Some of Benefactors' superpowers include planning and saving. They may invest their money in things that would benefit their loved ones, like a health savings account or a 529 college savings plan. That altruism may also lead to pitfalls, though: Benefactors may sacrifice their own financial future for the sake of others, perhaps neglecting their retirement savings in favor of their kids' college savings or even skimping on their own expenses in retirement so they can leave a larger legacy to their heirs. Ultimately, Benefactors can benefit from objective advice about their financial plans to ensure that their priorities are balanced.
Planners are the second most common personality type among Viewpoints readers. They like to keep themselves, and their assets, organized—they pay their bills on time, stick to a budget, and monitor their progress toward their financial goals. However, that vigilance may come at a cost: Planners who check their investment accounts frequently might feel unnecessary stress—or try to time the market, which can be counter-productive. These investors should focus on trusting the plans they've created, and treat themselves to an indulgence now and then.
Optimists are the third most common personality type. They genuinely believe things will turn out well, which can inspire them to try new or challenging endeavors. And when negative things happen, they typically bounce back readily. These qualities are hallmarks of successful long-term investors, who believe the value of their investments will grow over time. Optimists are also motivated to save now so they can benefit from their assets later in life.
While we can all benefit from a dose of optimism to keep us going during periods of stress or adversity, it is actually possible to be too optimistic. Investors with this profile sometimes trade too much, take on too much risk or misunderstand investment performance. To avoid these risks, Optimists should consider reviewing their portfolio annually with someone who can provide an objective view of how they're doing.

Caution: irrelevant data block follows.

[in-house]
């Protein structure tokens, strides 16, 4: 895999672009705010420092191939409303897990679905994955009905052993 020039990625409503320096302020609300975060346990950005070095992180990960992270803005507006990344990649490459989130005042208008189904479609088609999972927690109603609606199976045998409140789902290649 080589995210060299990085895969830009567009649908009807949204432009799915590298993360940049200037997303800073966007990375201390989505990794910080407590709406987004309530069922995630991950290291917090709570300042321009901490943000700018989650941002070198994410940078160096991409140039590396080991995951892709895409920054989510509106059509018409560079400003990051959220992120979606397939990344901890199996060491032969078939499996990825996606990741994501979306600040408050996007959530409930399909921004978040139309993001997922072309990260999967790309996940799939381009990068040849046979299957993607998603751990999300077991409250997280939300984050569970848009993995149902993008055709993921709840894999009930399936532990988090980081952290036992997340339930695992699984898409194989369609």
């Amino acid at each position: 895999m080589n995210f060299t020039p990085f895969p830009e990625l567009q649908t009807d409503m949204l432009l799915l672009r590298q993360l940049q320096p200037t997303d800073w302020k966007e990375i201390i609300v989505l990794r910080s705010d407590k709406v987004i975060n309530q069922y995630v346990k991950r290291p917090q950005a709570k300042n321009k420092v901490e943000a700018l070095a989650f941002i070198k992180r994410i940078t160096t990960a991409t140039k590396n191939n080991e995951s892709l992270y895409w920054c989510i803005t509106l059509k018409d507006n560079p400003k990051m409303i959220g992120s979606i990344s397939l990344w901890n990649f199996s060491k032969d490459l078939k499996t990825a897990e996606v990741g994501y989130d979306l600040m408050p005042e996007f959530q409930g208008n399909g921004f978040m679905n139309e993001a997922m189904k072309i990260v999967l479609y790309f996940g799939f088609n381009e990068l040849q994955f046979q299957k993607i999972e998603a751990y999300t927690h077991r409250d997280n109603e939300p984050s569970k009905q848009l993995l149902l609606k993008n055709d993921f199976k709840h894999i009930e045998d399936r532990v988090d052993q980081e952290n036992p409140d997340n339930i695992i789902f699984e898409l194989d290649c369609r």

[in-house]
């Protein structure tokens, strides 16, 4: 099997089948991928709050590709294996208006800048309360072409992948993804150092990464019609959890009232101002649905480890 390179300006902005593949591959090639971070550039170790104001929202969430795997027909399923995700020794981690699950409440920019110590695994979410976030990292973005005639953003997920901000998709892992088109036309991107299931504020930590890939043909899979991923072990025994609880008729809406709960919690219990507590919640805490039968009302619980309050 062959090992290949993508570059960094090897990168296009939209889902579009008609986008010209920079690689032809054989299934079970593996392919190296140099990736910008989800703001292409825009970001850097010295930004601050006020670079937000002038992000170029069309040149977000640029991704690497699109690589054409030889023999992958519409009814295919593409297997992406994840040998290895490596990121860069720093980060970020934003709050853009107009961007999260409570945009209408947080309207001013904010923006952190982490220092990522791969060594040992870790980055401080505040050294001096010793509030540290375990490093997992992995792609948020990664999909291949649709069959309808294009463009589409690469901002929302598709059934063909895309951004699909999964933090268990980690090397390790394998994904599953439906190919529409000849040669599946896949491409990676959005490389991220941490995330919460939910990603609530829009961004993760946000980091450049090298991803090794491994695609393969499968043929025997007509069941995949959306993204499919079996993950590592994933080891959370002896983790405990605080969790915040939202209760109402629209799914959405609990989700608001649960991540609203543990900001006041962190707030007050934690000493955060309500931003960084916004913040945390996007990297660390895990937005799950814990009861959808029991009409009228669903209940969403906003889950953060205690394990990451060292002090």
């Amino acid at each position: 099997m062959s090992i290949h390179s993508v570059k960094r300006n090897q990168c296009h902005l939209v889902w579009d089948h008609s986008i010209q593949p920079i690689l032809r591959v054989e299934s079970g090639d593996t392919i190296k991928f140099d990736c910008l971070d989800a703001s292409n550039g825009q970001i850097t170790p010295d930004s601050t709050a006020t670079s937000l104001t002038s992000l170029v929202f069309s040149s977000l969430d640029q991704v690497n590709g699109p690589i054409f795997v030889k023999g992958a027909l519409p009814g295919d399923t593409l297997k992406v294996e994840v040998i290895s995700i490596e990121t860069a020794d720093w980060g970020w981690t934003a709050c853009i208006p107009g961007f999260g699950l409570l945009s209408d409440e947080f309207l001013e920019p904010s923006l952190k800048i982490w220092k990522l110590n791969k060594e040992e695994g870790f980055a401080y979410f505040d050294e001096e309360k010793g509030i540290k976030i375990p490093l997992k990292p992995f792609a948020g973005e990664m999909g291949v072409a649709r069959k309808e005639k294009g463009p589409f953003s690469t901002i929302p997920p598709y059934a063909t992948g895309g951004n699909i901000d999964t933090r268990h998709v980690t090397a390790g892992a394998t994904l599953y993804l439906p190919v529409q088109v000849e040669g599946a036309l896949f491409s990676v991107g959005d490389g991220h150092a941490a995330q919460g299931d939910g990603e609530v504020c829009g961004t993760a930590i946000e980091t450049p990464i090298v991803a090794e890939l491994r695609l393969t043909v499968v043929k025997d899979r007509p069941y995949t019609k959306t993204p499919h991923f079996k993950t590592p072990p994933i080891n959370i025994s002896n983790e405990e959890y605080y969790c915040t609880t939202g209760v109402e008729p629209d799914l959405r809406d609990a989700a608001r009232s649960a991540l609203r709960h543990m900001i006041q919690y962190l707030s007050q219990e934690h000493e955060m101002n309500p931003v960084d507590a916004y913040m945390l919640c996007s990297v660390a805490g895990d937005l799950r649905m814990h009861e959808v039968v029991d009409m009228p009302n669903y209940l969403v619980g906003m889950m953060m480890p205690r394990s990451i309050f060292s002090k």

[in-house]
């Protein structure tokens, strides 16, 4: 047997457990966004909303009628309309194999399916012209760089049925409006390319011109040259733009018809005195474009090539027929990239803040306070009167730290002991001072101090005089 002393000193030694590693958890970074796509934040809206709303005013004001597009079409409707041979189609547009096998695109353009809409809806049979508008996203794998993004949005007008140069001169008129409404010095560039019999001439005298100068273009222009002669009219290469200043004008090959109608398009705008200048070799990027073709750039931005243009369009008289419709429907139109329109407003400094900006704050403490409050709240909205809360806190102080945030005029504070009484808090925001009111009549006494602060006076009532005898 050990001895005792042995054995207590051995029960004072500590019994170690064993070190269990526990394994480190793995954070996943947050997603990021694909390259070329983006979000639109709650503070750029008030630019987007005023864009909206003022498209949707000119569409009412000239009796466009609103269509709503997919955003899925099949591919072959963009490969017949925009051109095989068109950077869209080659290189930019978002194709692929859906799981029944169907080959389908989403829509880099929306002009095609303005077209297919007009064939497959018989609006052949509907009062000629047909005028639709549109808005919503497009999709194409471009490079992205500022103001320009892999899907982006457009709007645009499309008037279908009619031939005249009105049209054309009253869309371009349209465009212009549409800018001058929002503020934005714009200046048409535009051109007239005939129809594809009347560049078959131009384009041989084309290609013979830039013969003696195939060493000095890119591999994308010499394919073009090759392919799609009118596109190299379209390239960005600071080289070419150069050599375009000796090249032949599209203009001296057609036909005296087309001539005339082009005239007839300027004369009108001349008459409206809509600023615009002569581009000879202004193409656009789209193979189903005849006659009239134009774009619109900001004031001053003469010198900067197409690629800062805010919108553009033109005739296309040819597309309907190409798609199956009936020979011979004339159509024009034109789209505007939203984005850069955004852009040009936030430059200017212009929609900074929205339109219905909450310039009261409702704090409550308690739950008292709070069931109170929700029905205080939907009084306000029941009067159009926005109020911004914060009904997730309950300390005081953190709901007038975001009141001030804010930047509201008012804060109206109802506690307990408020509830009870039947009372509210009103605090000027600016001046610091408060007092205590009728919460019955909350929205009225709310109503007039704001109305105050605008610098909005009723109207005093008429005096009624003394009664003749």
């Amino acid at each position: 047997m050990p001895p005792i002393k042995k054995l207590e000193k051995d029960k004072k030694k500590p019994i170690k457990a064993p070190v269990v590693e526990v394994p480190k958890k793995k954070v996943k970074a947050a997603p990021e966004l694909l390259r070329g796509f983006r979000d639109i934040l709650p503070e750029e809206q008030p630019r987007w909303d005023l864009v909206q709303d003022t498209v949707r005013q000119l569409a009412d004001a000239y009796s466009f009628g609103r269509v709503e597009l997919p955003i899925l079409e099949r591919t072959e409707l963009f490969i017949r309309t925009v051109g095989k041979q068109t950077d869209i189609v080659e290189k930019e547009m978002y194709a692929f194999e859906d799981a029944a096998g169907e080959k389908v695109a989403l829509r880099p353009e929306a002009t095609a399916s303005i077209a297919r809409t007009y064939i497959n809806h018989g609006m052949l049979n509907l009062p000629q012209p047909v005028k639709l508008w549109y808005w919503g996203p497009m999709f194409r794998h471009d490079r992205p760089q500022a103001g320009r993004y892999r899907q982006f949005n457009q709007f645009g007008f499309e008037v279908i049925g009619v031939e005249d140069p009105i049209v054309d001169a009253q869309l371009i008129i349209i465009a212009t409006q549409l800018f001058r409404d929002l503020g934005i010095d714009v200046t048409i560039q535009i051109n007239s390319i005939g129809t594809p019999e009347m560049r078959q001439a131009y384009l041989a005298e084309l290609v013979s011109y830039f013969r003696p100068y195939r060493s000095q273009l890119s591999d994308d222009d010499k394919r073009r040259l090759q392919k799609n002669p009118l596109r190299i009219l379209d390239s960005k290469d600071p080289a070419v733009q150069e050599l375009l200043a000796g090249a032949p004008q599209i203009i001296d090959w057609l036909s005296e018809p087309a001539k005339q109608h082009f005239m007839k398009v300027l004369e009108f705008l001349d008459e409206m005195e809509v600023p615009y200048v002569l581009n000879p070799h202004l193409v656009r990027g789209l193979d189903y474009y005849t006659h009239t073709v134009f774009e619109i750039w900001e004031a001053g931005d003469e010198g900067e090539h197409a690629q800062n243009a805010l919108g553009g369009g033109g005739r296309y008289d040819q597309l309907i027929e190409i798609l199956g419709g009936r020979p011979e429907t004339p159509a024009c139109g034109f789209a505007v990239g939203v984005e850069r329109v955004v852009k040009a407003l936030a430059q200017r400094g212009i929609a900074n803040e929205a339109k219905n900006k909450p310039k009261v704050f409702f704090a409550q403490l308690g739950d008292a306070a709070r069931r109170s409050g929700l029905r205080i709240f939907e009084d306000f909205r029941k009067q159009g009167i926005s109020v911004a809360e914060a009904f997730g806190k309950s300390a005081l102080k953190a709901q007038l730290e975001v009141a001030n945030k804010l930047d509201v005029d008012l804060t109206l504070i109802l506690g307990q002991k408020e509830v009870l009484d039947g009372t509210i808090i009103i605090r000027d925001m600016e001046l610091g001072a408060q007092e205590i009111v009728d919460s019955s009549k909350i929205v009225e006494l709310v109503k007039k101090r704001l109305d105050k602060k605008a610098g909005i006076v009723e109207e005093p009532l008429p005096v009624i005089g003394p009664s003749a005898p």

Your money personality in action
The Money Personality framework provides a helpful way to assess the attitudes and behaviors that can influence your approach to your finances. But of course, no human being can be defined by a 2 minute quiz. When it comes to real life, most people are combinations of various personality types, with one or more dominant traits. And some of those traits connect to one another. For instance, Adventurers are likely to have higher levels of optimism, believing that things will get better in the future. After all, says Reed, "It's a lot easier to take risks when you have confidence that something good will happen—especially in the investing domain."
Likewise, Skeptics and Defenders are closely related. If you worry about the future, as Skeptics tend to, you are more likely to react strongly to ups and downs in the market—and in these situations, Defenders are often the first to react.
The good news, according to Reed, is that your Money Personality doesn't necessarily define you—and it doesn't have to dictate the actions you'll take. "Personality is not destiny," he says.
To make the most of your Money Personality—and counteract its challenges—Reed recommends practicing mindfulness when contemplating meaningful financial decisions. "Pause and think about a decision before you act," he says. "That moment of reflection can provide balance, ensuring that your deep-seated personality traits don't prompt an unproductive knee-jerk reaction."